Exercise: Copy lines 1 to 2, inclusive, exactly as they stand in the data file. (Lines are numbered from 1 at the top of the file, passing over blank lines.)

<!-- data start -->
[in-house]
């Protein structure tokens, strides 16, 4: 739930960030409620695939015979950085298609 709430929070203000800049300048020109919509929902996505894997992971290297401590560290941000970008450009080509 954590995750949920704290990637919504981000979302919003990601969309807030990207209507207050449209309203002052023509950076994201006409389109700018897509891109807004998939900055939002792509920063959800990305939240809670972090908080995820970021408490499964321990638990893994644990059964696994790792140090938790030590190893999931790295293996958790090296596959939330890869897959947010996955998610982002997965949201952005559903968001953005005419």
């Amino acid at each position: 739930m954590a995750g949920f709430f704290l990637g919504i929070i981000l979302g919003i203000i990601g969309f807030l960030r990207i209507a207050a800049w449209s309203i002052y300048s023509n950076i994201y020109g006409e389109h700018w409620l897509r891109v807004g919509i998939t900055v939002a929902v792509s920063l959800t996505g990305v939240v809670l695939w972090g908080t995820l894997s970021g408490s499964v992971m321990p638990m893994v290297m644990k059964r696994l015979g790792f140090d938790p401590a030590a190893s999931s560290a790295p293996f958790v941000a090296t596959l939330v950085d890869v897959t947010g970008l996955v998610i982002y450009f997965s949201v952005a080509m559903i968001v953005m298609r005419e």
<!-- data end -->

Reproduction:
[in-house]
């Protein structure tokens, strides 16, 4: 739930960030409620695939015979950085298609 709430929070203000800049300048020109919509929902996505894997992971290297401590560290941000970008450009080509 954590995750949920704290990637919504981000979302919003990601969309807030990207209507207050449209309203002052023509950076994201006409389109700018897509891109807004998939900055939002792509920063959800990305939240809670972090908080995820970021408490499964321990638990893994644990059964696994790792140090938790030590190893999931790295293996958790090296596959939330890869897959947010996955998610982002997965949201952005559903968001953005005419």